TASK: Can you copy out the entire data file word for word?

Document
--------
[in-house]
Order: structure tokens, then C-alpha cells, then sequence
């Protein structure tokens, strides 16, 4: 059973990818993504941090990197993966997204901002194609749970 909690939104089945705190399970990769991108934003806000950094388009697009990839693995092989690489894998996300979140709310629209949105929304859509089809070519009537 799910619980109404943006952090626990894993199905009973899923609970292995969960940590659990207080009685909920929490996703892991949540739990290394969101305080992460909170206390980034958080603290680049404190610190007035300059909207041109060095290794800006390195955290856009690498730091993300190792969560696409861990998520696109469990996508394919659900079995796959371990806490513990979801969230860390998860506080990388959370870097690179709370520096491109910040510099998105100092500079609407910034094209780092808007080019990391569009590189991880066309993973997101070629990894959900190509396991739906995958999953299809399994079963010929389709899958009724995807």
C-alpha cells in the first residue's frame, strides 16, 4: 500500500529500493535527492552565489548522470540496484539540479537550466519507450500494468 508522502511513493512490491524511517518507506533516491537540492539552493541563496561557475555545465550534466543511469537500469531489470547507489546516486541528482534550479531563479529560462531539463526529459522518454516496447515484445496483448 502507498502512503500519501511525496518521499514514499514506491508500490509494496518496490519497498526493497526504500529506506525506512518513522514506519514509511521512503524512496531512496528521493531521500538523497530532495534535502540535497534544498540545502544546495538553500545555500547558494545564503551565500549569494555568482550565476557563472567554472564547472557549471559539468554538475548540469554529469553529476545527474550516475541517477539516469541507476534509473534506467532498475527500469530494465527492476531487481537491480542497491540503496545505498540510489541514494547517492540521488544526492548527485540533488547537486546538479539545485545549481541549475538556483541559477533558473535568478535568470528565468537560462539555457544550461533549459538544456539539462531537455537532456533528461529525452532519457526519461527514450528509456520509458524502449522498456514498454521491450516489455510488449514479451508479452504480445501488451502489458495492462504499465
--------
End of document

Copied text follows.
[in-house]
Order: structure tokens, then C-alpha cells, then sequence
């Protein structure tokens, strides 16, 4: 059973990818993504941090990197993966997204901002194609749970 909690939104089945705190399970990769991108934003806000950094388009697009990839693995092989690489894998996300979140709310629209949105929304859509089809070519009537 799910619980109404943006952090626990894993199905009973899923609970292995969960940590659990207080009685909920929490996703892991949540739990290394969101305080992460909170206390980034958080603290680049404190610190007035300059909207041109060095290794800006390195955290856009690498730091993300190792969560696409861990998520696109469990996508394919659900079995796959371990806490513990979801969230860390998860506080990388959370870097690179709370520096491109910040510099998105100092500079609407910034094209780092808007080019990391569009590189991880066309993973997101070629990894959900190509396991739906995958999953299809399994079963010929389709899958009724995807």
C-alpha cells in the first residue's frame, strides 16, 4: 500500500529500493535527492552565489548522470540496484539540479537550466519507450500494468 508522502511513493512490491524511517518507506533516491537540492539552493541563496561557475555545465550534466543511469537500469531489470547507489546516486541528482534550479531563479529560462531539463526529459522518454516496447515484445496483448 502507498502512503500519501511525496518521499514514499514506491508500490509494496518496490519497498526493497526504500529506506525506512518513522514506519514509511521512503524512496531512496528521493531521500538523497530532495534535502540535497534544498540545502544546495538553500545555500547558494545564503551565500549569494555568482550565476557563472567554472564547472557549471559539468554538475548540469554529469553529476545527474550516475541517477539516469541507476534509473534506467532498475527500469530494465527492476531487481537491480542497491540503496545505498540510489541514494547517492540521488544526492548527485540533488547537486546538479539545485545549481541549475538556483541559477533558473535568478535568470528565468537560462539555457544550461533549459538544456539539462531537455537532456533528461529525452532519457526519461527514450528509456520509458524502449522498456514498454521491450516489455510488449514479451508479452504480445501488451502489458495492462504499465